Vitamin A – All About this Essential Vitamin and its Benefits
Vitamins are nutritional organic compounds that the body needs in order to function at its normal or optimum level. It is a home and herbal remedy that is usually obtained from the diet and is recommended to be ingested in adequate amounts. Vitamin A is among the organic compounds that should be added to your regular food intake.
What is Vitamin A?
Vitamin A, a light yellow nutritional organic compound, was known in 1913. It was the first vitamin ever discovered with a fat-soluble characteristic. It sustains the body’s healthy tissues, skin, teeth and the proper functioning of the retina of the eye.
Studies are also linking Vitamin A in promoting a good reproduction and an enhanced breastfeeding. Rich sources of Vitamin A possess bright yellow and orange colors. This vitamin is sometimes called Retinol, Retinoic acid, Retinal or Carotenoids.
Vitamin A is an essential nutrient. It offers comprehensive benefits to the body’s growth and well-being. According to studies, Beta-carotene, a form of Vitamin A, may help reduce the possibility of acquiring cancer. This vitamin may also help in managing diabetes, nervous system disorders and cardiovascular ailments. The other benefits of Vitamin A are as follows:
- It supports bone metabolism.
- It has a major role in having a good eyesight. It also protects the eyes from various eye disorders that include cataracts, macular degeneration and glaucoma.
- It can lessen complications brought about by diseases such as HIV, measles, malaria and diarrhea.
- It gives an antioxidant effect protecting the body from free radicals that causes aging and serious damage to the different parts of the body.
- It promotes skin and cellular health. Vitamin A is used as a management for eczema, cold sores, acne, wounds, sunburn, psoriasis and other skin disorders.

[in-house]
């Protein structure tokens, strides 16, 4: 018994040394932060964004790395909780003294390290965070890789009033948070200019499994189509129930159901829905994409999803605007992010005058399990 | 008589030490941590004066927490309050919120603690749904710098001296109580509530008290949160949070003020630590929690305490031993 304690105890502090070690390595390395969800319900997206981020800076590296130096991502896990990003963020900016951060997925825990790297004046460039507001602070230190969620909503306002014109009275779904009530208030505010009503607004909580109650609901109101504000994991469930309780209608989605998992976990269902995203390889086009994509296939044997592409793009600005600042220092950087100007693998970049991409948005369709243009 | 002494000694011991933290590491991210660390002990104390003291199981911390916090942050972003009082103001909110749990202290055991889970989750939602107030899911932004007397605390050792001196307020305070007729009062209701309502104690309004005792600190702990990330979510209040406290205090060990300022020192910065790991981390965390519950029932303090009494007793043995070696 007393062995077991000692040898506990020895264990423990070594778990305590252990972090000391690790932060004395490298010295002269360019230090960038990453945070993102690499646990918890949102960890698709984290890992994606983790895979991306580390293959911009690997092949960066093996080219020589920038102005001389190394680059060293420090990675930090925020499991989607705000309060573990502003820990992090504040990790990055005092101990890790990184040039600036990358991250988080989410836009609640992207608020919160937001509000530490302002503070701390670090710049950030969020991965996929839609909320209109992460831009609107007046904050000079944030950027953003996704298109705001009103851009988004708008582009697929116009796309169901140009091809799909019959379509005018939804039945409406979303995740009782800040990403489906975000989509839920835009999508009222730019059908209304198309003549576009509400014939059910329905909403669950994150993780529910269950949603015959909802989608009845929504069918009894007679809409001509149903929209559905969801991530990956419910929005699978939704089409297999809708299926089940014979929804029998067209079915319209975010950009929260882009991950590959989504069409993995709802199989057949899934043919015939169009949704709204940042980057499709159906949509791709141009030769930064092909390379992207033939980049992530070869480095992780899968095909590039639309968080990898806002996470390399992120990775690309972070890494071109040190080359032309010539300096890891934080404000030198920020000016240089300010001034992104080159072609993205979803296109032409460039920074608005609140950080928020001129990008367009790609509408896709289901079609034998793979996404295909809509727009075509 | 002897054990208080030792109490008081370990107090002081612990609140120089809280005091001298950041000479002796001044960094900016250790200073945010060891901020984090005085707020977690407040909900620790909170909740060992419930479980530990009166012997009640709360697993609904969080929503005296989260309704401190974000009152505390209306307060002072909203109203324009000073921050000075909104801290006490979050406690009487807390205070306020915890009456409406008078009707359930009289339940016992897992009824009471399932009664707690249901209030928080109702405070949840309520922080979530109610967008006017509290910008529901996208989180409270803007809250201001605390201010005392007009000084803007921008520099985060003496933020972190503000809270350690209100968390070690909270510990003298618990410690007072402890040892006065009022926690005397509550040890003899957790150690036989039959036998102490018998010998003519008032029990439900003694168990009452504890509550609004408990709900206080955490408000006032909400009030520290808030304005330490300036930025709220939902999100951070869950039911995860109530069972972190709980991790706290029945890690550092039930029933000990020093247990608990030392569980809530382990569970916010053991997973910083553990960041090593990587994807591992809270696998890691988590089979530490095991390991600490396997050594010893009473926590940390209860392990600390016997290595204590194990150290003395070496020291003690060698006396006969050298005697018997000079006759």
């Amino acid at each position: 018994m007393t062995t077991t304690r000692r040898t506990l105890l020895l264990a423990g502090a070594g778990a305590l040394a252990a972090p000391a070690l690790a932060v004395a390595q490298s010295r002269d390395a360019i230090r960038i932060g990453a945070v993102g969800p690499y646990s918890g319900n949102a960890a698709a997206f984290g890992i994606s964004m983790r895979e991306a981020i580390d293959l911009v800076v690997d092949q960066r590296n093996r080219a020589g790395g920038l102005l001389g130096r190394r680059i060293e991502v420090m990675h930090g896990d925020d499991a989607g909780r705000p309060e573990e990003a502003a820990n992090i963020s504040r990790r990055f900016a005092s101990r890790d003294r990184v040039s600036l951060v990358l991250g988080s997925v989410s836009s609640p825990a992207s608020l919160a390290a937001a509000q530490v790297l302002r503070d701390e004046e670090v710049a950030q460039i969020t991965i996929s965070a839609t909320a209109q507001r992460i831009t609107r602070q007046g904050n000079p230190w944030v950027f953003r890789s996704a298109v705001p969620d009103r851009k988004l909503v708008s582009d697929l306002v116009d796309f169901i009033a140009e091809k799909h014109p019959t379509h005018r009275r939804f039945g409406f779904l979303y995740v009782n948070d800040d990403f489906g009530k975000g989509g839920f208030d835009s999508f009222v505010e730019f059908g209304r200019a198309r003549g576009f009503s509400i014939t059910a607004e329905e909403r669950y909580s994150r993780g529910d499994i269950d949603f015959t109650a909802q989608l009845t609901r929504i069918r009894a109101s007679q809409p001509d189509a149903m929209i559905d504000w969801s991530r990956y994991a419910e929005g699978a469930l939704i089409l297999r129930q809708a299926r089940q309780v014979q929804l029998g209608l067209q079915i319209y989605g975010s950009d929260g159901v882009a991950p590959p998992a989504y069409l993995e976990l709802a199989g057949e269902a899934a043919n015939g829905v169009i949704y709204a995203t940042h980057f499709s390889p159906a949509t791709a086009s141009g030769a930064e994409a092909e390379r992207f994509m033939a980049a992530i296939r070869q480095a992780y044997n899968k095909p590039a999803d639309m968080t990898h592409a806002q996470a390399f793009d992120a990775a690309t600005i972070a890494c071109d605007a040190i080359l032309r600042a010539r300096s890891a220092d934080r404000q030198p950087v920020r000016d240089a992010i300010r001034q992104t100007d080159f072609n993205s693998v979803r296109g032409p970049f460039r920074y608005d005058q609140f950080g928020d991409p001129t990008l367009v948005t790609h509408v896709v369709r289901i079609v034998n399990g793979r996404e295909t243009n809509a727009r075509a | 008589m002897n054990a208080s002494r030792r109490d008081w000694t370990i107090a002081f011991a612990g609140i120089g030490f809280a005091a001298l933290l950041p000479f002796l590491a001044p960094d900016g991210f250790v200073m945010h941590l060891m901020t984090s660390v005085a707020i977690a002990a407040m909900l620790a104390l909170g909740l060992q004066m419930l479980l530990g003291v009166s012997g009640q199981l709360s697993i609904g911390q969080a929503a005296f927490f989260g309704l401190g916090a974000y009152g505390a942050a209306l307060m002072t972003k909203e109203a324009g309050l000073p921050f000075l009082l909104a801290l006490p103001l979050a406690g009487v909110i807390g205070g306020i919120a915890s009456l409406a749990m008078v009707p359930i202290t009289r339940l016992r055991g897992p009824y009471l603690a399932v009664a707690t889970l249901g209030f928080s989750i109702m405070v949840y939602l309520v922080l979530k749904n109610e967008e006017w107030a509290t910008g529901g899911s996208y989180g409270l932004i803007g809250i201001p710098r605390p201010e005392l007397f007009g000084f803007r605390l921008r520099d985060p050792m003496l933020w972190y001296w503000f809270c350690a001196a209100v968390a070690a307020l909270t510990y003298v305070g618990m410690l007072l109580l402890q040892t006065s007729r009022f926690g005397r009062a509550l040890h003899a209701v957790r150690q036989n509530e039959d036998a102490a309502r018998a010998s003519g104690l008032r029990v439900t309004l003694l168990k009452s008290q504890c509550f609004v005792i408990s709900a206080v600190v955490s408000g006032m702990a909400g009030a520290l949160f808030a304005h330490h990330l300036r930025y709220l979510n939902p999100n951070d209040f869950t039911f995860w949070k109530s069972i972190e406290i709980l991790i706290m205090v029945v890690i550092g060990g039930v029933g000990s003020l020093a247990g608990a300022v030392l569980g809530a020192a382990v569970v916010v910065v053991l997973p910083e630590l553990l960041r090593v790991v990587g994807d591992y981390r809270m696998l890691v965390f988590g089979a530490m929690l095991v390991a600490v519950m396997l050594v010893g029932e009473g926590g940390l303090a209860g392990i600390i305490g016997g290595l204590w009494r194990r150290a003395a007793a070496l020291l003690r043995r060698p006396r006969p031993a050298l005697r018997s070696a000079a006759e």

- It plays a role in the body’s good immune functioning, thus, fighting viral infections.
- Retinol – This is an active type of Vitamin A that promotes the growth of epithelial and other cells. It can be found in the yellow fat-soluble substances of animal sources. Retinol is also found in commercially made esters in the form of palmitate or retinyl acetate.
- 4 carotenoids – The 4 carotenoids are xanthophylls beta-cryptoxanthin, gamma-carotene, alpha-carotene and beta-carotene.
Since this is an organic compound, it can be found vastly in many natural foods. It would be very easy to find good sources of Vitamin A that can be added to your regular diet. Some of the sources include:
- Vegetables – Dandelion, carrots, broccoli, kale, spinach, collard, pumpkin, peas
- Fruits – Cantaloupe melon, sweet potatoes, pink grapefruit, papaya, apricot, mango
- Dairy products – Eggs, cheddar cheese, milk, butter
- Meat products – Livers from chicken, beef, turkey, fish and pork
What Happens when There’s a Deficiency in Vitamin A?
The world experiences death and sickness resulting from the insufficient intake of Vitamin A. In developing countries such as Africa and Southeast Asia, thousands and thousands of children suffer from blindness due to Vitamin A deficiency. Annual reports also show that approximately 670, 000 children under the age of 5 die from this deficiency. This deficiency may be a result of inadequate intake of foods rich in Vitamin A or due to a mal-absorption disorder that impairs the body to take in Vitamin A nutrients. Aside from vision problems, infectious diseases can potentially be experienced when this vitamin is insufficient.